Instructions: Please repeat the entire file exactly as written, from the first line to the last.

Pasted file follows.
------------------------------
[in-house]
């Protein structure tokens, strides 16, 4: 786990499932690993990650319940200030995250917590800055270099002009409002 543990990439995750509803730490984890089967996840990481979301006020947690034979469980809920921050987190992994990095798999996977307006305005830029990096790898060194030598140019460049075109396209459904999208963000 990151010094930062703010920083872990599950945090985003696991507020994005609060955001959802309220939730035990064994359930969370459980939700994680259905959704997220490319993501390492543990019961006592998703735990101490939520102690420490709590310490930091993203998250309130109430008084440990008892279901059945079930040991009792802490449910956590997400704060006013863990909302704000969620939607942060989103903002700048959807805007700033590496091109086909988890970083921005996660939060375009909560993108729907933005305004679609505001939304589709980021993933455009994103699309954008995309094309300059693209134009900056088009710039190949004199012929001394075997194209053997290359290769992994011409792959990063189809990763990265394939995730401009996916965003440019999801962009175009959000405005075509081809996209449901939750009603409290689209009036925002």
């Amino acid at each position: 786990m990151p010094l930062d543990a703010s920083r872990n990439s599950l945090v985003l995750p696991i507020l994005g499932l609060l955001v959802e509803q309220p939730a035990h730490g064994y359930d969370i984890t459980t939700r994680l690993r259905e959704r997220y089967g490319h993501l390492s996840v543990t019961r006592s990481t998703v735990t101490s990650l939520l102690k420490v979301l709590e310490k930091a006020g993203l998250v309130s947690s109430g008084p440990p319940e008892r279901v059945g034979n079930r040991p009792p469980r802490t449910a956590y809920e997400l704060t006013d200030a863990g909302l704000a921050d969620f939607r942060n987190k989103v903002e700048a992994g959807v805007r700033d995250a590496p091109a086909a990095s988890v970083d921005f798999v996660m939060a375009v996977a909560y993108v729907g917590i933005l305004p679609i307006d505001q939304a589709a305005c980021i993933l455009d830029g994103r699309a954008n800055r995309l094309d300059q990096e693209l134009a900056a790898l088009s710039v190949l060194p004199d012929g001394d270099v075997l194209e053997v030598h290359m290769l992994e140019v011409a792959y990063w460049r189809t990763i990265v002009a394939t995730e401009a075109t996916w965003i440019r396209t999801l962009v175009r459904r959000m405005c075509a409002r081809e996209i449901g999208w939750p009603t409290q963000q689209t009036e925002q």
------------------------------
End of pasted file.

[in-house]
């Protein structure tokens, strides 16, 4: 786990499932690993990650319940200030995250917590800055270099002009409002 543990990439995750509803730490984890089967996840990481979301006020947690034979469980809920921050987190992994990095798999996977307006305005830029990096790898060194030598140019460049075109396209459904999208963000 990151010094930062703010920083872990599950945090985003696991507020994005609060955001959802309220939730035990064994359930969370459980939700994680259905959704997220490319993501390492543990019961006592998703735990101490939520102690420490709590310490930091993203998250309130109430008084440990008892279901059945079930040991009792802490449910956590997400704060006013863990909302704000969620939607942060989103903002700048959807805007700033590496091109086909988890970083921005996660939060375009909560993108729907933005305004679609505001939304589709980021993933455009994103699309954008995309094309300059693209134009900056088009710039190949004199012929001394075997194209053997290359290769992994011409792959990063189809990763990265394939995730401009996916965003440019999801962009175009959000405005075509081809996209449901939750009603409290689209009036925002």
């Amino acid at each position: 786990m990151p010094l930062d543990a703010s920083r872990n990439s599950l945090v985003l995750p696991i507020l994005g499932l609060l955001v959802e509803q309220p939730a035990h730490g064994y359930d969370i984890t459980t939700r994680l690993r259905e959704r997220y089967g490319h993501l390492s996840v543990t019961r006592s990481t998703v735990t101490s990650l939520l102690k420490v979301l709590e310490k930091a006020g993203l998250v309130s947690s109430g008084p440990p319940e008892r279901v059945g034979n079930r040991p009792p469980r802490t449910a956590y809920e997400l704060t006013d200030a863990g909302l704000a921050d969620f939607r942060n987190k989103v903002e700048a992994g959807v805007r700033d995250a590496p091109a086909a990095s988890v970083d921005f798999v996660m939060a375009v996977a909560y993108v729907g917590i933005l305004p679609i307006d505001q939304a589709a305005c980021i993933l455009d830029g994103r699309a954008n800055r995309l094309d300059q990096e693209l134009a900056a790898l088009s710039v190949l060194p004199d012929g001394d270099v075997l194209e053997v030598h290359m290769l992994e140019v011409a792959y990063w460049r189809t990763i990265v002009a394939t995730e401009a075109t996916w965003i440019r396209t999801l962009v175009r459904r959000m405005c075509a409002r081809e996209i449901g999208w939750p009603t409290q963000q689209t009036e925002q």